Invasive species threaten Tennessee forests
The fight to protect East Tennessee's forests from two invasive species continues to expand.
CHATTANOOGA, Tenn. (AP) - The fight to protect East Tennessee's forests from two invasive species continues to expand.
The Chattanooga Times Free Press reports that the emerald ash borer has been found in 47 of the state's 95 counties, while 40 counties are known to be infested with the Hemlock woolly adelgid.
The number of Tennessee counties with an emerald ash borer presence has more than doubled since 2013. Chattanooga city forester Gene Hyde says the invasive beetles are "pretty much unstoppable."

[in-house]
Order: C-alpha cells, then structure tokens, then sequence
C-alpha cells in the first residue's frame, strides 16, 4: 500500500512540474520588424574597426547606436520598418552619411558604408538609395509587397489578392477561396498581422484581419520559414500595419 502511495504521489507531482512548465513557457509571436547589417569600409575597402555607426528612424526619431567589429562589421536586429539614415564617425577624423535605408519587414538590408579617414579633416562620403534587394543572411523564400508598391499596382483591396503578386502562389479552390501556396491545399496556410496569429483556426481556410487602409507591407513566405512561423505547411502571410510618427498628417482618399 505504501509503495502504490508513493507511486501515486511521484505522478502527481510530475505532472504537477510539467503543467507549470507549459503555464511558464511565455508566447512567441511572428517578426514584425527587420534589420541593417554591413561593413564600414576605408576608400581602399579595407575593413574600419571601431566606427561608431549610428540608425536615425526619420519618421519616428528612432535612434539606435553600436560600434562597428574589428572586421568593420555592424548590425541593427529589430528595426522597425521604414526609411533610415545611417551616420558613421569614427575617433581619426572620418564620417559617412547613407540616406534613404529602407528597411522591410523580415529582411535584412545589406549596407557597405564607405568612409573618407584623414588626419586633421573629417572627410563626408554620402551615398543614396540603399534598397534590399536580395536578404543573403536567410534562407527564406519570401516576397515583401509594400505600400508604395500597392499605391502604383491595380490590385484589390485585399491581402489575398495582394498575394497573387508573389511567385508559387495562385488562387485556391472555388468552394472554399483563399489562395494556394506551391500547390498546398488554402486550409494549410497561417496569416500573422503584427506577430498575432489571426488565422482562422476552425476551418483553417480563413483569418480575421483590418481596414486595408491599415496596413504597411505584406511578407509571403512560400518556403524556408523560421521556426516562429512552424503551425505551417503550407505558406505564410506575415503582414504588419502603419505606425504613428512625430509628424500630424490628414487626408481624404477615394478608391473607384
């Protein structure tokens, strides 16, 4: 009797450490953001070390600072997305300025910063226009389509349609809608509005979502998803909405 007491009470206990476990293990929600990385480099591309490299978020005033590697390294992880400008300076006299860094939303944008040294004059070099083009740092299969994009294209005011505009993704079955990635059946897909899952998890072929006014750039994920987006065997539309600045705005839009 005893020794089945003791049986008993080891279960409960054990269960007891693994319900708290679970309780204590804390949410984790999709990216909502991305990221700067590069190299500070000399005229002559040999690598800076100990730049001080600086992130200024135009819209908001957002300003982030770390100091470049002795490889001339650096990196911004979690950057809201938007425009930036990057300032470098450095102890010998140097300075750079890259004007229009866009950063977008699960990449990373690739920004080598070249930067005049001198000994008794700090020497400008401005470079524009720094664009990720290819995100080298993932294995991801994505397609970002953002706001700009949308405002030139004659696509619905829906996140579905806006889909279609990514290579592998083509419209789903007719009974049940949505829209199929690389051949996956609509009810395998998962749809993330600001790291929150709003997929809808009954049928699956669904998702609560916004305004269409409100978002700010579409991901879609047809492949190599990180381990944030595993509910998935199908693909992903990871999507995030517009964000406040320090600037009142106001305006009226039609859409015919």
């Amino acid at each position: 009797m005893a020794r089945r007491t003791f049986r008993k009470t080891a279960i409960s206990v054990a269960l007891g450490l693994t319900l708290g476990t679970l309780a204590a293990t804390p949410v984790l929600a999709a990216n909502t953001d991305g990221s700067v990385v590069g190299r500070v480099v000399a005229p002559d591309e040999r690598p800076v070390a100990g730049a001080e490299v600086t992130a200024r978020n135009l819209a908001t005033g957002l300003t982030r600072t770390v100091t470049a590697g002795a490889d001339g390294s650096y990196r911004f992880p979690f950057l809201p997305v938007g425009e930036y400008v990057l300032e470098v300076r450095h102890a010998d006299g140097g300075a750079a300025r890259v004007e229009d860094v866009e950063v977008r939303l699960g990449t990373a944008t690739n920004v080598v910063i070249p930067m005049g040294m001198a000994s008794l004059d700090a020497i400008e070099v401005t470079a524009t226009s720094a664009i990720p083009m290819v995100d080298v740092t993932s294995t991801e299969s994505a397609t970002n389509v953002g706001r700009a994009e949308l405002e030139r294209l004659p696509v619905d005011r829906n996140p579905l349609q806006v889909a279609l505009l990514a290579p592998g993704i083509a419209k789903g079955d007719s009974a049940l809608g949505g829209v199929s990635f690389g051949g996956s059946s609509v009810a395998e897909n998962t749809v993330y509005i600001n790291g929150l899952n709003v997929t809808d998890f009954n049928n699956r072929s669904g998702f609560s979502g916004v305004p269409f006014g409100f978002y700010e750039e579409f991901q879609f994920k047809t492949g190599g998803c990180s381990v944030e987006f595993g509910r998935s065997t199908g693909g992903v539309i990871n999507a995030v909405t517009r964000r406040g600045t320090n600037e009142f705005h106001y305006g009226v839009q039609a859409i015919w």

Woolly adelgids were found in Knoxville in 2010 and have spread across the eastern part of the state since then. The University of Tennessee maintains a lab that produces woolly adelgid-eating beetles and releases them in hopes they eat the adelgid, reproduce and spread to other areas.
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